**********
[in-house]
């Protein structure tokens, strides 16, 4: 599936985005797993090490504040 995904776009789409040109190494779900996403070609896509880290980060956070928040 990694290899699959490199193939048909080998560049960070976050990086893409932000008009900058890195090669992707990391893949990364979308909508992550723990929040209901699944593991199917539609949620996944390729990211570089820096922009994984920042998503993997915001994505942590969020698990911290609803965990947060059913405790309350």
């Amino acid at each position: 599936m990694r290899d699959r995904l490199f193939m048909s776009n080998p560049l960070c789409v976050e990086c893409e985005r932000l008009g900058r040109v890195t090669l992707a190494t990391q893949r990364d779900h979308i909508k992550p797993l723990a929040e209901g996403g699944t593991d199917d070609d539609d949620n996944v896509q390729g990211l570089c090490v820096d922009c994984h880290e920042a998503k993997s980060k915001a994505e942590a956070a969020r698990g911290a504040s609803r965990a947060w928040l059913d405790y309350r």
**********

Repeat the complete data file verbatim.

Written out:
[in-house]
């Protein structure tokens, strides 16, 4: 599936985005797993090490504040 995904776009789409040109190494779900996403070609896509880290980060956070928040 990694290899699959490199193939048909080998560049960070976050990086893409932000008009900058890195090669992707990391893949990364979308909508992550723990929040209901699944593991199917539609949620996944390729990211570089820096922009994984920042998503993997915001994505942590969020698990911290609803965990947060059913405790309350």
């Amino acid at each position: 599936m990694r290899d699959r995904l490199f193939m048909s776009n080998p560049l960070c789409v976050e990086c893409e985005r932000l008009g900058r040109v890195t090669l992707a190494t990391q893949r990364d779900h979308i909508k992550p797993l723990a929040e209901g996403g699944t593991d199917d070609d539609d949620n996944v896509q390729g990211l570089c090490v820096d922009c994984h880290e920042a998503k993997s980060k915001a994505e942590a956070a969020r698990g911290a504040s609803r965990a947060w928040l059913d405790y309350r």